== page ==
One Decision Summary

1-Sentence-Summary: One Decision explains how flawed decisions occur and how you can avoid them by analyzing data at first, asking for fact-checked opinions, eliminating your biases and prejudice, and many more useful practices derived from psychological research.

Read in: 4 minutes

Favorite quote from the author:

One Decision is not going to motivate you to become a better person, nor is it going to tap you on the shoulder and make you feel better about the wrong decisions you’ve taken so far. 

In contrast, this book will teach you how to go from the “stuck” feeling to “aha!” moments. It will teach you how to make better decisions by taking into account your personality and thought processes. 

Although you may not realize it, the main obstacle you’re facing is probably your own assumptions and barriers. When you learn to let go of fear and prejudice, you become open to a large variety of opportunities and a life of abundance.

If you want to learn how to harness the power of your own brain, check out three of my favorite lessons from the book:

  1. Your assumptions and fear of the unknown are keeping you stuck in unhappy situations.
  2. Learn to adapt to the winds of change and keep an objective eye.
  3. People are valuable assets, and so is fact-checked unbiased data.

Let’s delve into these three lessons one by one and discover their true meaning and hidden value!

If you want to save this summary for later, download the free PDF and read it whenever you want.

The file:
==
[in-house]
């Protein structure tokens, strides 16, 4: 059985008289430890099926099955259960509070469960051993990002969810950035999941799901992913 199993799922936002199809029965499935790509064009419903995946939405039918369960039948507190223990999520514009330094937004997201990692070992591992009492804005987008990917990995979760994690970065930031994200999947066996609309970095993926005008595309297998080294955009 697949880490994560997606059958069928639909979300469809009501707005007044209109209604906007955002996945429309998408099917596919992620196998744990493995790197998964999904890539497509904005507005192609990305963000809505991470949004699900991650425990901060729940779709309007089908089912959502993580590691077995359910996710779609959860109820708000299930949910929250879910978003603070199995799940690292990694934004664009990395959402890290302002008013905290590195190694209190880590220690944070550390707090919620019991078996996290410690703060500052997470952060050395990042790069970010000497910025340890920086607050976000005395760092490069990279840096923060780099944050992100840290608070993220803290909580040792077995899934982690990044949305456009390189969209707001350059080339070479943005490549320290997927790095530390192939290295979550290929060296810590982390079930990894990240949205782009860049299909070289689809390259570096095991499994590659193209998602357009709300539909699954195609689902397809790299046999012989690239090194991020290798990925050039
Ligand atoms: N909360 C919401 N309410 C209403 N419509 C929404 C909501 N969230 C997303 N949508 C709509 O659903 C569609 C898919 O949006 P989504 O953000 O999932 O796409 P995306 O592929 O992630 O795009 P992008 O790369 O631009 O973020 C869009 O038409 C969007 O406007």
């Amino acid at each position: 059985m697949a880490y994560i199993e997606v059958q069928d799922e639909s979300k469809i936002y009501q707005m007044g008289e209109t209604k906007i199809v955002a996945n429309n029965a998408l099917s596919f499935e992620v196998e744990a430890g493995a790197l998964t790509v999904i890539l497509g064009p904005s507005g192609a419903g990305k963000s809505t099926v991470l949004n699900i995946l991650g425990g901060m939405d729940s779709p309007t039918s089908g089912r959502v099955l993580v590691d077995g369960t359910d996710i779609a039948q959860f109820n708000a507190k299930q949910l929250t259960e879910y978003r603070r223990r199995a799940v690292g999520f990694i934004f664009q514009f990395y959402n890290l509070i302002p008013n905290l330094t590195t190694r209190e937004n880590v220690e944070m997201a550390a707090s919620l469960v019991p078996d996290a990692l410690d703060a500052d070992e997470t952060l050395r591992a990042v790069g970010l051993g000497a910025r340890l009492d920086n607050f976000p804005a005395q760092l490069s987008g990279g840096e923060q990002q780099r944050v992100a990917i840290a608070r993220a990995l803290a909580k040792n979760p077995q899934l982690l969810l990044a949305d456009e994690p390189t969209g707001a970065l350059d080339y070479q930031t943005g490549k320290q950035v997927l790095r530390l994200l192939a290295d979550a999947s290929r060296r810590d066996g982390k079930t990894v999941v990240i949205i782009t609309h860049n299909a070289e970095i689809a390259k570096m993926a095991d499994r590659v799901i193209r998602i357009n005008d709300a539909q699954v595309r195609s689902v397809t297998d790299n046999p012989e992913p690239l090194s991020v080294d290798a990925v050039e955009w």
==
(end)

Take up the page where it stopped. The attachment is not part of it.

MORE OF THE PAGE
Download PDF

Lesson 1: There are opportunities to discover even in pitch dark if you know how to look for them.

When you focus on the opportunities, you become optimistic and solutions-oriented. You start looking for solutions instead of focusing on the problems that are right in front of your face.

I know that sounds pretty obvious, but think about it for a minute. We often convince ourselves that we know what’s going to happen next. Do you think that’s not the case? How many times have you postponed asking for a raise or going for a routine check-up on your health? 

If you can think of a few occasions right away, it’s clear that you too, just like the rest of the humans, are wired to stay in your comfort zone of assumptions. What’s worse, we then make decisions based on those predictions—but more often than not, those predictions are not based on facts.

This is why it is crucial to stay focused on all the possible outcomes and how they could play out, as well as the solutions associated with all the scenarios. Then, just try to play out the best possible scenario for your situation.

Lesson 2: A mind that’s trained to adapt to different situations and stay neutral can navigate life more easily.

If you’re not careful, you might fall into the trap of overgeneralizing. This is when you make a determination based on very little evidence and apply it to a larger context—like deciding that all women are bad drivers because one woman almost hit you while driving on the highway.

To avoid this pitfall, zoom out from single events or stereotypes. In other words, be objective! This means you shouldn’t make a decision based on singular facts, but rather average them out and leave subjectivity aside, even if it’s not convenient on the spot.